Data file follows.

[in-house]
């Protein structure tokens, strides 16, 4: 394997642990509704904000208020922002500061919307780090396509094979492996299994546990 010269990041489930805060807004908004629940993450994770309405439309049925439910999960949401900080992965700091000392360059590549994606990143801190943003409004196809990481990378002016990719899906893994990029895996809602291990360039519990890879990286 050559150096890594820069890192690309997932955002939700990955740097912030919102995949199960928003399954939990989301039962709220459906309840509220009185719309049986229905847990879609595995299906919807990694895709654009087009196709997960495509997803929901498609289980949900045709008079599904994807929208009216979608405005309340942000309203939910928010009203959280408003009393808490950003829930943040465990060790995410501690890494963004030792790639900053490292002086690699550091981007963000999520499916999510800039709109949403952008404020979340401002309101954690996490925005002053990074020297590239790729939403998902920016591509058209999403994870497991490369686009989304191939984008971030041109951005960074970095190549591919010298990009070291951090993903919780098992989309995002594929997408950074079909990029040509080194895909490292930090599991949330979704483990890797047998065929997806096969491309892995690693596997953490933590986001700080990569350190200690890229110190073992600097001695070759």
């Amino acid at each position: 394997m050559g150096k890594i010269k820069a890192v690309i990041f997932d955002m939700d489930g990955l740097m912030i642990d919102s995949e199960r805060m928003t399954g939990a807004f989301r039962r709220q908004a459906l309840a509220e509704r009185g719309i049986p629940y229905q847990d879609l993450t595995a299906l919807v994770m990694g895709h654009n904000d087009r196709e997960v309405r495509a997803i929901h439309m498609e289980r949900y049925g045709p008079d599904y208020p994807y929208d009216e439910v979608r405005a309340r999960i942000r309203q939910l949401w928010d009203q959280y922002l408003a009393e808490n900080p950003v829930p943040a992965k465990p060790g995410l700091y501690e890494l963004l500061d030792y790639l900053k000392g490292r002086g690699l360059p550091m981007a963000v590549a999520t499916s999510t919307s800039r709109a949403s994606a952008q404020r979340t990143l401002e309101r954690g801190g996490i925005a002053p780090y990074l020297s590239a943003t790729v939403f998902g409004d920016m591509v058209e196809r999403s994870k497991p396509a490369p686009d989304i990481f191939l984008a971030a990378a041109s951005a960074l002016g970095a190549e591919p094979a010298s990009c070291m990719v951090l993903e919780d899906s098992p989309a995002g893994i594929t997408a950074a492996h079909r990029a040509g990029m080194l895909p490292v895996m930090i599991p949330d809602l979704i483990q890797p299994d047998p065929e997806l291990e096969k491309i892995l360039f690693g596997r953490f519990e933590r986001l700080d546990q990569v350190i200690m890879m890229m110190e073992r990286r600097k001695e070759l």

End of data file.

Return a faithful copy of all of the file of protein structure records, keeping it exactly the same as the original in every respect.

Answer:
[in-house]
């Protein structure tokens, strides 16, 4: 394997642990509704904000208020922002500061919307780090396509094979492996299994546990 010269990041489930805060807004908004629940993450994770309405439309049925439910999960949401900080992965700091000392360059590549994606990143801190943003409004196809990481990378002016990719899906893994990029895996809602291990360039519990890879990286 050559150096890594820069890192690309997932955002939700990955740097912030919102995949199960928003399954939990989301039962709220459906309840509220009185719309049986229905847990879609595995299906919807990694895709654009087009196709997960495509997803929901498609289980949900045709008079599904994807929208009216979608405005309340942000309203939910928010009203959280408003009393808490950003829930943040465990060790995410501690890494963004030792790639900053490292002086690699550091981007963000999520499916999510800039709109949403952008404020979340401002309101954690996490925005002053990074020297590239790729939403998902920016591509058209999403994870497991490369686009989304191939984008971030041109951005960074970095190549591919010298990009070291951090993903919780098992989309995002594929997408950074079909990029040509080194895909490292930090599991949330979704483990890797047998065929997806096969491309892995690693596997953490933590986001700080990569350190200690890229110190073992600097001695070759």
């Amino acid at each position: 394997m050559g150096k890594i010269k820069a890192v690309i990041f997932d955002m939700d489930g990955l740097m912030i642990d919102s995949e199960r805060m928003t399954g939990a807004f989301r039962r709220q908004a459906l309840a509220e509704r009185g719309i049986p629940y229905q847990d879609l993450t595995a299906l919807v994770m990694g895709h654009n904000d087009r196709e997960v309405r495509a997803i929901h439309m498609e289980r949900y049925g045709p008079d599904y208020p994807y929208d009216e439910v979608r405005a309340r999960i942000r309203q939910l949401w928010d009203q959280y922002l408003a009393e808490n900080p950003v829930p943040a992965k465990p060790g995410l700091y501690e890494l963004l500061d030792y790639l900053k000392g490292r002086g690699l360059p550091m981007a963000v590549a999520t499916s999510t919307s800039r709109a949403s994606a952008q404020r979340t990143l401002e309101r954690g801190g996490i925005a002053p780090y990074l020297s590239a943003t790729v939403f998902g409004d920016m591509v058209e196809r999403s994870k497991p396509a490369p686009d989304i990481f191939l984008a971030a990378a041109s951005a960074l002016g970095a190549e591919p094979a010298s990009c070291m990719v951090l993903e919780d899906s098992p989309a995002g893994i594929t997408a950074a492996h079909r990029a040509g990029m080194l895909p490292v895996m930090i599991p949330d809602l979704i483990q890797p299994d047998p065929e997806l291990e096969k491309i892995l360039f690693g596997r953490f519990e933590r986001l700080d546990q990569v350190i200690m890879m890229m110190e073992r990286r600097k001695e070759l």